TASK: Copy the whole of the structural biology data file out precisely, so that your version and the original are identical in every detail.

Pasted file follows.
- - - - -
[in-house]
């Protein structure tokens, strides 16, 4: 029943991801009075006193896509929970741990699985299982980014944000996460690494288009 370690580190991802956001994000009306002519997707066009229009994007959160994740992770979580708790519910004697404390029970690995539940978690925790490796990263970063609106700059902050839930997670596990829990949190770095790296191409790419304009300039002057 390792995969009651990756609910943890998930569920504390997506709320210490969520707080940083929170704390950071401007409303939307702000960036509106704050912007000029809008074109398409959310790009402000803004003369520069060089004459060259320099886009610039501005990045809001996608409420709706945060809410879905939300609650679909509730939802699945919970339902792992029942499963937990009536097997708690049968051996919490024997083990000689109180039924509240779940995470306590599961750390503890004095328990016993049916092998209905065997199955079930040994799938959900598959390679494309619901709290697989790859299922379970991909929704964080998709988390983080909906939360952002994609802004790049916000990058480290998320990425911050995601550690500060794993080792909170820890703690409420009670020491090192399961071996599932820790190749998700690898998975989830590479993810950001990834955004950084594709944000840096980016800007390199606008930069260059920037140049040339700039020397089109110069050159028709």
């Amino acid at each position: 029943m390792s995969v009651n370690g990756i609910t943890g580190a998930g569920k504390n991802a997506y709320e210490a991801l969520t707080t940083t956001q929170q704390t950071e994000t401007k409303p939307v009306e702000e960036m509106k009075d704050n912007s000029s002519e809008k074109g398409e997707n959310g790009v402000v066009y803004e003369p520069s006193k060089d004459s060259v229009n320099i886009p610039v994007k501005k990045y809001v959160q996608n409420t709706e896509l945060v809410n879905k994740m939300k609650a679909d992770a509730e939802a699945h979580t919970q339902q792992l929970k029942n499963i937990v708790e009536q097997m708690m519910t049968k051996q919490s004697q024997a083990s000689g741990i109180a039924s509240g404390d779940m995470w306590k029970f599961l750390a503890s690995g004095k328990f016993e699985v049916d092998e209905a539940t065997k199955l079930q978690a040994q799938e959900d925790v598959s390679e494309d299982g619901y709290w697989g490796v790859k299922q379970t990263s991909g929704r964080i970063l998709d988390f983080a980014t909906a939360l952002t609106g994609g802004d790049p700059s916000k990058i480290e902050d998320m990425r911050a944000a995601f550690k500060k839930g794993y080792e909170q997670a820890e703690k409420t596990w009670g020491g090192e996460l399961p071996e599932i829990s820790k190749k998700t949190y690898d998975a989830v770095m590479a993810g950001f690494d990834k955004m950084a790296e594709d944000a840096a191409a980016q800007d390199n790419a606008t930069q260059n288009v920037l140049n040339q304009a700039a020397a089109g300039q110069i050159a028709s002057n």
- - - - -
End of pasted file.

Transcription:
[in-house]
């Protein structure tokens, strides 16, 4: 029943991801009075006193896509929970741990699985299982980014944000996460690494288009 370690580190991802956001994000009306002519997707066009229009994007959160994740992770979580708790519910004697404390029970690995539940978690925790490796990263970063609106700059902050839930997670596990829990949190770095790296191409790419304009300039002057 390792995969009651990756609910943890998930569920504390997506709320210490969520707080940083929170704390950071401007409303939307702000960036509106704050912007000029809008074109398409959310790009402000803004003369520069060089004459060259320099886009610039501005990045809001996608409420709706945060809410879905939300609650679909509730939802699945919970339902792992029942499963937990009536097997708690049968051996919490024997083990000689109180039924509240779940995470306590599961750390503890004095328990016993049916092998209905065997199955079930040994799938959900598959390679494309619901709290697989790859299922379970991909929704964080998709988390983080909906939360952002994609802004790049916000990058480290998320990425911050995601550690500060794993080792909170820890703690409420009670020491090192399961071996599932820790190749998700690898998975989830590479993810950001990834955004950084594709944000840096980016800007390199606008930069260059920037140049040339700039020397089109110069050159028709």
């Amino acid at each position: 029943m390792s995969v009651n370690g990756i609910t943890g580190a998930g569920k504390n991802a997506y709320e210490a991801l969520t707080t940083t956001q929170q704390t950071e994000t401007k409303p939307v009306e702000e960036m509106k009075d704050n912007s000029s002519e809008k074109g398409e997707n959310g790009v402000v066009y803004e003369p520069s006193k060089d004459s060259v229009n320099i886009p610039v994007k501005k990045y809001v959160q996608n409420t709706e896509l945060v809410n879905k994740m939300k609650a679909d992770a509730e939802a699945h979580t919970q339902q792992l929970k029942n499963i937990v708790e009536q097997m708690m519910t049968k051996q919490s004697q024997a083990s000689g741990i109180a039924s509240g404390d779940m995470w306590k029970f599961l750390a503890s690995g004095k328990f016993e699985v049916d092998e209905a539940t065997k199955l079930q978690a040994q799938e959900d925790v598959s390679e494309d299982g619901y709290w697989g490796v790859k299922q379970t990263s991909g929704r964080i970063l998709d988390f983080a980014t909906a939360l952002t609106g994609g802004d790049p700059s916000k990058i480290e902050d998320m990425r911050a944000a995601f550690k500060k839930g794993y080792e909170q997670a820890e703690k409420t596990w009670g020491g090192e996460l399961p071996e599932i829990s820790k190749k998700t949190y690898d998975a989830v770095m590479a993810g950001f690494d990834k955004m950084a790296e594709d944000a840096a191409a980016q800007d390199n790419a606008t930069q260059n288009v920037l140049n040339q304009a700039a020397a089109g300039q110069i050159a028709s002057n």